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Lex Luthor v God: A Review of “Batman v Superman”

Recently I got to see the newest installment in the DC Extended Universe, Batman v Superman: Dawn of Justice.  This film takes the compact universe that we were introduced to in the first DCEU film, Man of Steel, and expands it to a much wider universe.

In Man of Steel the viewer was introduced to the world of Superman; by the end of Batman v Superman the viewer is introduced to more of the surrounding world of DC Comics.  Obviously, by the end of the film the viewer is introduced to Batman, Alfred and Gotham City, but along the way the viewer will be introduced to Wonder Woman, a green glowing space rock called Kryptonite, will (spoiler alert) briefly meet The Flash, Cyborg and Aquaman, and will come across two of Superman’s archenemies:  Doomsday and Lex Luthor.  We’ll talk more about Lex in a moment.

The plot of Batman v Superman is simple.  Although many are happy about the good work Superman is doing, there are some who are hesitant to trust this “strange being from another planet.”  The US government wants Superman to adhere to their laws since he has so much unchecked power. Bruce Wayne doesn’t trust him so he wants to eliminate him. And Lex Luther loathes him because Superman is seen by some as a god (the allusions to Jesus Christ are numerous in Man of Steel).  The story unfolds with Superman’s relation to all three parties and his personal relationship with Lois Lane.

Lex Luthor’s problem with Superman is very interesting.  He states in the film that at a young age he discovered that if God was all good then He couldn’t be all powerful, and if He is all powerful then He can’t be all good.  Being a superhero film Luthor does not then go into a theological or philosophical lecture to support his thesis. So the reason Luthor believes this is not really clear.  Regardless, since so many people saw Superman as a god, Luthor wanted to prove that Superman could not be all powerful and all good at the same time.

Have you heard this argument before?  “If God is all powerful then why does He let all this bad stuff happen?”  That’s one of the age old arguments against believing in God.  How are we supposed to respond to statements like that?

Timothy Keller, who is a much better writer than I am, writes in his book, The Reason for God, “Just because you can’t see or imagine a good reason why God might allow something to happen doesn’t mean there can’t be one.”[1]

That seems a little harsh at first, but Keller is right.  God is God and we are not; His ways are higher than our ways and His thoughts are higher than our thoughts (Isaiah 55:8-9).  Although we cannot comprehend why God allows tragedies to happen, He has a purpose in His grand design for them to occur.  Keller also writes that this present world serves as a reminder to us as Christians of the hope that we have for the future when we are united with Christ in heaven.[2]  The best is yet to come.  God is good and all powerful.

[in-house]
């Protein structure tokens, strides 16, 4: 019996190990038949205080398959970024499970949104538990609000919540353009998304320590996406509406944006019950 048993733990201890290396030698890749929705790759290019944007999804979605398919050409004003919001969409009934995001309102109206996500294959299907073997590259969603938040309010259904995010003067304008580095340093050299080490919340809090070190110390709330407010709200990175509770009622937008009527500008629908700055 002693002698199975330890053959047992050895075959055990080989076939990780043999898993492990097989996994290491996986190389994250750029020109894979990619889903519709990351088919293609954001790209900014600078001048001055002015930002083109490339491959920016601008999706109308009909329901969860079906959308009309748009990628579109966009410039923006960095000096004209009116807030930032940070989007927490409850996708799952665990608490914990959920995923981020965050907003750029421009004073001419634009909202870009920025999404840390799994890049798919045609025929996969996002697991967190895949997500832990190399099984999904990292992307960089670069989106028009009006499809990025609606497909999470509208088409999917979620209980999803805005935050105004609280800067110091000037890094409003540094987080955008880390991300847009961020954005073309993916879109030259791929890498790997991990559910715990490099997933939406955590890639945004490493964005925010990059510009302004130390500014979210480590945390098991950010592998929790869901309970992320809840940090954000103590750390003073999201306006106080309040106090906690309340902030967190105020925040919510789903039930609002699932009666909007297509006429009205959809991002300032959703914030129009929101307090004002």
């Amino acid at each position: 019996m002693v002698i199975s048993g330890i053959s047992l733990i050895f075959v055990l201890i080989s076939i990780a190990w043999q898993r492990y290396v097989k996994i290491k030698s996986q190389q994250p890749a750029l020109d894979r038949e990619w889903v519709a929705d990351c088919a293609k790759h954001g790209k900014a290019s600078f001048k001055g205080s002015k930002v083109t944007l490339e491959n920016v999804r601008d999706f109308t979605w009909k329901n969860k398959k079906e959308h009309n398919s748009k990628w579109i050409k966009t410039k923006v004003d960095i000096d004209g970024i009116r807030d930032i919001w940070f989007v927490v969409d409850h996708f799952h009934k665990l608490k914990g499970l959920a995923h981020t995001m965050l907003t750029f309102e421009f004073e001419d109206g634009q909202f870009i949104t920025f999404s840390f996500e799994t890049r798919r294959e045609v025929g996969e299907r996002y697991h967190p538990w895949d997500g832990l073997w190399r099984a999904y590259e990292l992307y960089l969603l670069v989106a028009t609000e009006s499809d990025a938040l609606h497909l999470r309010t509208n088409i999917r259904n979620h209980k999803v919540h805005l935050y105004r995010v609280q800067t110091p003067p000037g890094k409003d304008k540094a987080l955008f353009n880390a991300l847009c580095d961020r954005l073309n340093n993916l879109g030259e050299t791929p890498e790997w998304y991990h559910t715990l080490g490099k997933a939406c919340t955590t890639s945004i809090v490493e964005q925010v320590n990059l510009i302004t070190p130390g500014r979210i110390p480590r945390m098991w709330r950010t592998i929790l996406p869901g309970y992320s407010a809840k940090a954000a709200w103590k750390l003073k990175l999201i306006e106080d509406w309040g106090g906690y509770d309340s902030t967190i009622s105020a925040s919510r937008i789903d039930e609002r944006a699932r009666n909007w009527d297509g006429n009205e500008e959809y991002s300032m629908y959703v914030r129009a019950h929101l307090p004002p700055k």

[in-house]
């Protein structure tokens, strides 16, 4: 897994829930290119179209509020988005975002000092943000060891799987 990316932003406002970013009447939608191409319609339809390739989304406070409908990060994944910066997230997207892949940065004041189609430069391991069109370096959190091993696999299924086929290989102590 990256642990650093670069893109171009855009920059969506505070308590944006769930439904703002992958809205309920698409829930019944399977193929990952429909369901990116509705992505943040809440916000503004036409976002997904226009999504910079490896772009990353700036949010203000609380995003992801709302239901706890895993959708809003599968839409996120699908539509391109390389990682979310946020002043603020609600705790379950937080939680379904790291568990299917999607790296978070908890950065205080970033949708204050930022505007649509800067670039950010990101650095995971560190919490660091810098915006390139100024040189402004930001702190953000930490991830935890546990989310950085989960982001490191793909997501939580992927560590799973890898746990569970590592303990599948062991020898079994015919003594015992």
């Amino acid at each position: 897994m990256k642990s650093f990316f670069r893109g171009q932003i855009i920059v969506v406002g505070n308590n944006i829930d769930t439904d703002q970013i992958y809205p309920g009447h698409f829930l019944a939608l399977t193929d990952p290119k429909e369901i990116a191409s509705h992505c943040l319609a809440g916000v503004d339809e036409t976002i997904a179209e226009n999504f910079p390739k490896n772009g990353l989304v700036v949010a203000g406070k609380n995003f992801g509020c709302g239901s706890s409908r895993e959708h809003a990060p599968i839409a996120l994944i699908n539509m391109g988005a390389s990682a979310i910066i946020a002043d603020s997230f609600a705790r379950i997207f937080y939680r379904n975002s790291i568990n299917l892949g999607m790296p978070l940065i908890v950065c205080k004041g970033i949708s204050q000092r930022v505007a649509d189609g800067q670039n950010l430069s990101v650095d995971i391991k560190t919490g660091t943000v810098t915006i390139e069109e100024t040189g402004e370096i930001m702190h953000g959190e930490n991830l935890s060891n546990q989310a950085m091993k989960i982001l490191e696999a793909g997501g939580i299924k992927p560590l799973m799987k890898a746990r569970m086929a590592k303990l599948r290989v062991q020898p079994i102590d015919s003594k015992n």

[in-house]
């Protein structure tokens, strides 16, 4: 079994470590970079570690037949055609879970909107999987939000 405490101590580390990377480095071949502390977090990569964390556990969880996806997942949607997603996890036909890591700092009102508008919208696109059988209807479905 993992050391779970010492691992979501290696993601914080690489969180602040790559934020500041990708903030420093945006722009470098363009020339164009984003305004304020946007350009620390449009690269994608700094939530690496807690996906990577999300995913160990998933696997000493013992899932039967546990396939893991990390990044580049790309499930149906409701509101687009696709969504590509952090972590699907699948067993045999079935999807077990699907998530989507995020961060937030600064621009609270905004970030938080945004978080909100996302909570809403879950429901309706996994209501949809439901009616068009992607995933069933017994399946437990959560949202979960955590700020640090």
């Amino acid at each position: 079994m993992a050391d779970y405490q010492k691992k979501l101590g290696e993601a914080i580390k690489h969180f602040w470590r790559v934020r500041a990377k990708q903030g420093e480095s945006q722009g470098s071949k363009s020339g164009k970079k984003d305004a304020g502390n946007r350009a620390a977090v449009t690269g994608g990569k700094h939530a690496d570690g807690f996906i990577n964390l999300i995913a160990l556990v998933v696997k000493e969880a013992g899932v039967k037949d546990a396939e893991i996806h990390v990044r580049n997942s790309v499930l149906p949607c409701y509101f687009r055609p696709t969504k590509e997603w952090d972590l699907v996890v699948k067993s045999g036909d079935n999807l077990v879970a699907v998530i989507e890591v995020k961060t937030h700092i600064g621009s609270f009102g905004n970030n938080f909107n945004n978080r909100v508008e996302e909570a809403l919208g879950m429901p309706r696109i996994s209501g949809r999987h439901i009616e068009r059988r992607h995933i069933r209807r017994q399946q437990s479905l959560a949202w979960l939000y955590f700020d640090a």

But what about the other side of the argument is God all powerful but not all good?  In Exodus 3:14 God told Moses that “I Am who I Am” sent him.  This is translated as Yahweh or LORD.  There is a lot of meaning packed into this little word; essentially God was revealing both the fact that He is the one and only God, and that He is close to His people.

He is faithful to His covenant people, which is shown all throughout the Old Testament.  He was faithful to the covenant with Israel even when Israel wasn’t.  In the New Testament this truth is shown again when Christ laid down His life for our sins, and then came back to life.  The ultimate act of love was done for us.  The creator of all became like us so that He could make a way for us to be saved from our sins.  God is powerful and good.

So my final thoughts on the film: Batman v Superman: Dawn of Justice, is a little slow at first, but then gets really intense.  Ben Affleck steals the show; he is terrific as an older, more pensive Bruce Wayne.  Jesse Eisenberg is not the typical Lex Luthor, but regardless he does a really good job portraying the eccentric millionaire.  I definitely recommend the film is you are a comic book movie fan; they did a good job following the comic book series the story is based on.  However, if you are not familiar with DC Comics, I would recommend going with someone who is because there may be a couple parts that don’t make sense if you are not a DC person.

Lastly, if you know a “Lex Luthor” who is convinced that God cannot be all good and all powerful, I encourage you to engage with that person in discussion on that subject.  Be prepared first before you do though.  Read up and prepare to give a defense for the hope that is in you.

                [1] Timothy Keller, The Reason for God:  Belief in an Age of Skepticism, (New York, NY:  Penguin Group, 2008) pg 23.

[2] Ibid., 33.

About Brandon K

Brandon Knight is a young gun, a martial artist, and a wannabe writer. He resides in northwest Indiana and is a seminary student at Moody Theological Seminary. Brandon has a passion for preaching the Gospel and seeing it transform lives. He loves Jesus, comic books, and the Chicago Cubs.

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